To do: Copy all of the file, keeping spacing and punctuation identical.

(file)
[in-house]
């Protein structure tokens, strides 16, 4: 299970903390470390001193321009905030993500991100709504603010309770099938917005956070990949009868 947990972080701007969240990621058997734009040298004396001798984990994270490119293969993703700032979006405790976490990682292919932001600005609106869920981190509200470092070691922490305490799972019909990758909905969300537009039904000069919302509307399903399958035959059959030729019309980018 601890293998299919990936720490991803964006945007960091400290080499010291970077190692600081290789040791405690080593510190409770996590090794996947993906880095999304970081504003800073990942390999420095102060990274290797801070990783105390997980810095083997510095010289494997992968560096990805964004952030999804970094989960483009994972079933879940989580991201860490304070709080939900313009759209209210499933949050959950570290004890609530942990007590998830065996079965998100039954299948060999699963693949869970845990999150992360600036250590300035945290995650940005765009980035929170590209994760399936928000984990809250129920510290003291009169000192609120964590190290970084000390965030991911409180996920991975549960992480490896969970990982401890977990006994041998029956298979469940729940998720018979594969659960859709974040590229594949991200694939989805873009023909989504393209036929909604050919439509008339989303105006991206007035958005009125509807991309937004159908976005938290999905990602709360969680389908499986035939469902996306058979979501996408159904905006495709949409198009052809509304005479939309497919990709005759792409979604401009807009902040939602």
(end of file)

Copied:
[in-house]
């Protein structure tokens, strides 16, 4: 299970903390470390001193321009905030993500991100709504603010309770099938917005956070990949009868 947990972080701007969240990621058997734009040298004396001798984990994270490119293969993703700032979006405790976490990682292919932001600005609106869920981190509200470092070691922490305490799972019909990758909905969300537009039904000069919302509307399903399958035959059959030729019309980018 601890293998299919990936720490991803964006945007960091400290080499010291970077190692600081290789040791405690080593510190409770996590090794996947993906880095999304970081504003800073990942390999420095102060990274290797801070990783105390997980810095083997510095010289494997992968560096990805964004952030999804970094989960483009994972079933879940989580991201860490304070709080939900313009759209209210499933949050959950570290004890609530942990007590998830065996079965998100039954299948060999699963693949869970845990999150992360600036250590300035945290995650940005765009980035929170590209994760399936928000984990809250129920510290003291009169000192609120964590190290970084000390965030991911409180996920991975549960992480490896969970990982401890977990006994041998029956298979469940729940998720018979594969659960859709974040590229594949991200694939989805873009023909989504393209036929909604050919439509008339989303105006991206007035958005009125509807991309937004159908976005938290999905990602709360969680389908499986035939469902996306058979979501996408159904905006495709949409198009052809509304005479939309497919990709005759792409979604401009807009902040939602």